Classical Liberalism and Conservatism

by Les Carpenter
Rational Nation USA

For many years I have called myself an independent conservative, extolling the values of a limited government, the rule of law, and fiscal responsibility. These principles have always made a great deal of sense to me, whether from a philosophical/political view or just from a practical common sense reality.

During my recent period of inactivity from blogging I have returned to my first love, the study of American history. If for no other reason than it gives me great pleasure to learn and relearn I shall be satisfied with my endeavor, though it likely will curtail my blogging activities for the foreseeable future. But I digress.

Recently I have begun to believe that terminology, or labels that are used to define political thought, are completely meaningless. Either the terminology has completely lost its original meaning or been bastardized through manipulation. In either case labels and terms are rendered meaningless.

If one were asked what it means to be a liberal, progressive, conservative, reactionary, socialist, fascist, or any number of other terms it is likely a boilerplate answer would be given. An answer no doubt approved of by the "masters" of the particular ideology the person questioned believes to be true.

As an independent conservative I have always believed that classical liberalism was indeed the foundation of conservative thought. While framed in modern terminology Rational Nation USA's conservative manifesto is drawn largely from principles held by classical liberals. Perhaps this is why so many modern liberals seem to posses an almost hatred towards any individual or organization that claims the conservative mantra. It seems they in part fail to understand their own political beginnings. Or are ashamed of them. But again I digress.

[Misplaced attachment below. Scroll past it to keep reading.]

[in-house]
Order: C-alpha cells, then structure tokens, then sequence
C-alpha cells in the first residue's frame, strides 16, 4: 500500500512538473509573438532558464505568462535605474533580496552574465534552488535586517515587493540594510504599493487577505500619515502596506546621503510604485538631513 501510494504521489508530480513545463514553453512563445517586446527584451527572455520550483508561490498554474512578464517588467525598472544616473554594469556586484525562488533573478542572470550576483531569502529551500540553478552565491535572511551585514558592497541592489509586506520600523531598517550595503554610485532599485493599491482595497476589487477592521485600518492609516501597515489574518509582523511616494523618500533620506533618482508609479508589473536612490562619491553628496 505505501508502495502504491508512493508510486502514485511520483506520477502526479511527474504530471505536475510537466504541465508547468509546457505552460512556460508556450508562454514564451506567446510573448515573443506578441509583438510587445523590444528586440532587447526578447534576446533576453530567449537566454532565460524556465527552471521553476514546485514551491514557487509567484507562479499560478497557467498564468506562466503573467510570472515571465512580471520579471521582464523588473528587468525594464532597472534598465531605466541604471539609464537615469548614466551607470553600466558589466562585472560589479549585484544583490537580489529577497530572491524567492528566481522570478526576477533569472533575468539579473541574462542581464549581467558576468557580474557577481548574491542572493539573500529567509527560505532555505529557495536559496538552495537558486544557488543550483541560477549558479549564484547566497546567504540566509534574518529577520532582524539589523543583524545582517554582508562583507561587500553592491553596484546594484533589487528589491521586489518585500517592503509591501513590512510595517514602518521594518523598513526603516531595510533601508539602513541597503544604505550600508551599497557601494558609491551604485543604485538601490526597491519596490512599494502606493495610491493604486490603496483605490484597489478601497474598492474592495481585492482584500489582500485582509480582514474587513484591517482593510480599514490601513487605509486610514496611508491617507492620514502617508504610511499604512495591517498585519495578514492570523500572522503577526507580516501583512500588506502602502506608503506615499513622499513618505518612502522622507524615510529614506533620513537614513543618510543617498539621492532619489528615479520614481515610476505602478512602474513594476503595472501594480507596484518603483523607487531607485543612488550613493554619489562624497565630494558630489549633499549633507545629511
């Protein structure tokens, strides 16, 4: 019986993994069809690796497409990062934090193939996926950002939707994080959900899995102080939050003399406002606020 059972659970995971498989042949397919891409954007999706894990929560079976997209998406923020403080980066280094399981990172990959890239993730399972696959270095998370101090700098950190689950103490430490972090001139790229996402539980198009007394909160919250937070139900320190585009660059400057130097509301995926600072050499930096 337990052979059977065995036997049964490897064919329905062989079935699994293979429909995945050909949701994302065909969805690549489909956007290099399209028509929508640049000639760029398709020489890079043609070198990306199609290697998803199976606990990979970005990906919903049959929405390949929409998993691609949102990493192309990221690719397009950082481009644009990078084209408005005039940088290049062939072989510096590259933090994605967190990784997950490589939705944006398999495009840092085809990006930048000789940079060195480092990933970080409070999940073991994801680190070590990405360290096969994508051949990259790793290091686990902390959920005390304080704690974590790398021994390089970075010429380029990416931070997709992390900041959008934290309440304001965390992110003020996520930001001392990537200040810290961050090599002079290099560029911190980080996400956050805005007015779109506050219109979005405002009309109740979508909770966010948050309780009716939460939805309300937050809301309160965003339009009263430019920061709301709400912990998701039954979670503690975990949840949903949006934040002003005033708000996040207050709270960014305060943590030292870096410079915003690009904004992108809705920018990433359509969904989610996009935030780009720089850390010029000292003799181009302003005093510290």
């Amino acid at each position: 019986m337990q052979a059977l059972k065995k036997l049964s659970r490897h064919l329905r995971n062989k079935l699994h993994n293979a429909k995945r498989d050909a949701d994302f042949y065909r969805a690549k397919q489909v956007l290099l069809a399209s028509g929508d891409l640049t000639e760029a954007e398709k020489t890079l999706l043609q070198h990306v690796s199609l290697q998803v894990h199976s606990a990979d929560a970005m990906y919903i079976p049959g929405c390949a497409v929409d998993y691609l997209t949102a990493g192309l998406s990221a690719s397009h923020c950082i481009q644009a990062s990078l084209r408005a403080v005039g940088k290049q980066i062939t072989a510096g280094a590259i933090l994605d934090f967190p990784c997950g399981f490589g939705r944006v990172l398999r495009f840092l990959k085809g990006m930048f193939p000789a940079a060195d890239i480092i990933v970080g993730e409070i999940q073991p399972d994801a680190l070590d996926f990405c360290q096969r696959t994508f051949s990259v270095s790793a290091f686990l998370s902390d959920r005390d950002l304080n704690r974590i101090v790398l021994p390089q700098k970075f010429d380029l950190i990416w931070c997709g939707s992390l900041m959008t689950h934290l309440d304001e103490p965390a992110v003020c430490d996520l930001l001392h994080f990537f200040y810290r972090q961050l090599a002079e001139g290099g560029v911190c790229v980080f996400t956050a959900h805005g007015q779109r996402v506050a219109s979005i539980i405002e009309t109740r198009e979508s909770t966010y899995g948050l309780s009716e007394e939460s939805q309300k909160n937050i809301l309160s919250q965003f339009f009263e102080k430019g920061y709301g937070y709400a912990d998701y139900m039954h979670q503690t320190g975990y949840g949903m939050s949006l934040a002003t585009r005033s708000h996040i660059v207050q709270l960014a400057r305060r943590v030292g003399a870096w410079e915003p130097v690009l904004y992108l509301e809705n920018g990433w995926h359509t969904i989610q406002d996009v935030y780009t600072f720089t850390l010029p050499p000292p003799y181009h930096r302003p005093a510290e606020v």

In my search for additional material on classical liberalism and conservatism I happened across the following. It is entitled "Classical Liberalism: The Best Of Political Creeds." Written in 1999 it is well written and thought provoking. The following are the closing two paragraphs of the essay.

"Classical liberalism contains many conservative elements, but it is a proactive doctrine built around the core value of liberty under the rule of law. The classical liberal is prepared to innovate in order to improve the institutions which safeguard that core value. One major task for the classical liberals of the future is to take up the challenge posed by Karl R. Popper: in order to fortify our political institutions from misuse and abuse by bad rulers, we must re-construct them according to plans that first settle the question of “How shall we guarantee control of the rulers?” before the old traditional question of "Who shall be the rulers?" is considered."

"Modern-day classical liberals have excelled in governing, but they have had to do so under the conservative label. President Ronald Reagan and Prime Minister Margaret Thatcher are both admirers and students of Hayek and both are classical liberals in the truest sense. In the United States of America there are literally thousands of politicians whose ideological trappings are drawn from classical liberalism, but who, of necessity, must co-habit with arch-conservatives in the Republican Party. It is to be hoped that classical liberals of the future will be able to march proudly under their own political banner."

For those conservatives who are interested the link to the complete essay is here. The results of the 2010 mid terms are indeed rewarding and a testament to much hard work by millions of good Americans. Soon it will be time to govern... January is when the rubber meets the road. Perhaps the new Congress, particularly the conservatives and Republicans ought to read the above essay.

It is time the conservative movement lives the values on which it defines itself. If it does it has a long and successful future as will our nation. If it fails to do so any post election exuberance will be short lived.

Cross posted to Rational Nation USA.


  1. Great article and very true. I have struggled with labels as well over the last several years. I do not call myself a conservative anymore since it does not accurately represent my philosophical views. Mostly because some modern day "conservatives" are no different than liberals in their desire to control the individual. I too have been using the term classic liberal more and more.

    As for Ronald Reagan, I am a huge admirer, so I mean no disrespect. I am just curious to get your view on whether you think his bailout of Chrysler conflicts with the views of classical liberalism.

  2. Yes, I believe in the purest sense it did.

    Chrysler's bailout however was peanuts compared to todays bailout and Chrysler paid back the note in full and ahead of time.

    The bottom line though I do believe it is in conflict with CL.


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